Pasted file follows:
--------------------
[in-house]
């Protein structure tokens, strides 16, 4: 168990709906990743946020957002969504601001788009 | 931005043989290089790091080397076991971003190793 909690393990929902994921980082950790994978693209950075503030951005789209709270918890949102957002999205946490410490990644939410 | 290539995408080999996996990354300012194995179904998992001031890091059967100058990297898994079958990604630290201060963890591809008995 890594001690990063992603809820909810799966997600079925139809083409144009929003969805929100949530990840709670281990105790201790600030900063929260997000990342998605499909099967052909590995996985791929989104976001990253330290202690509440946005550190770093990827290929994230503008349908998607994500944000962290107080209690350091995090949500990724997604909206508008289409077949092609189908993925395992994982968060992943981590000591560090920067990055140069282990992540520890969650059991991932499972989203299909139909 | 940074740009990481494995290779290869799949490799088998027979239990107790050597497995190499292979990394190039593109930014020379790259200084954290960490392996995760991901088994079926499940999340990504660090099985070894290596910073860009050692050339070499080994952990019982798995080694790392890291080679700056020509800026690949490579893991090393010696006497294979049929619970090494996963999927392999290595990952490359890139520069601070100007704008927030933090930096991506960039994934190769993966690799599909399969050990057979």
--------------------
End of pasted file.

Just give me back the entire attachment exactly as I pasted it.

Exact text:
[in-house]
């Protein structure tokens, strides 16, 4: 168990709906990743946020957002969504601001788009 | 931005043989290089790091080397076991971003190793 909690393990929902994921980082950790994978693209950075503030951005789209709270918890949102957002999205946490410490990644939410 | 290539995408080999996996990354300012194995179904998992001031890091059967100058990297898994079958990604630290201060963890591809008995 890594001690990063992603809820909810799966997600079925139809083409144009929003969805929100949530990840709670281990105790201790600030900063929260997000990342998605499909099967052909590995996985791929989104976001990253330290202690509440946005550190770093990827290929994230503008349908998607994500944000962290107080209690350091995090949500990724997604909206508008289409077949092609189908993925395992994982968060992943981590000591560090920067990055140069282990992540520890969650059991991932499972989203299909139909 | 940074740009990481494995290779290869799949490799088998027979239990107790050597497995190499292979990394190039593109930014020379790259200084954290960490392996995760991901088994079926499940999340990504660090099985070894290596910073860009050692050339070499080994952990019982798995080694790392890291080679700056020509800026690949490579893991090393010696006497294979049929619970090494996963999927392999290595990952490359890139520069601070100007704008927030933090930096991506960039994934190769993966690799599909399969050990057979």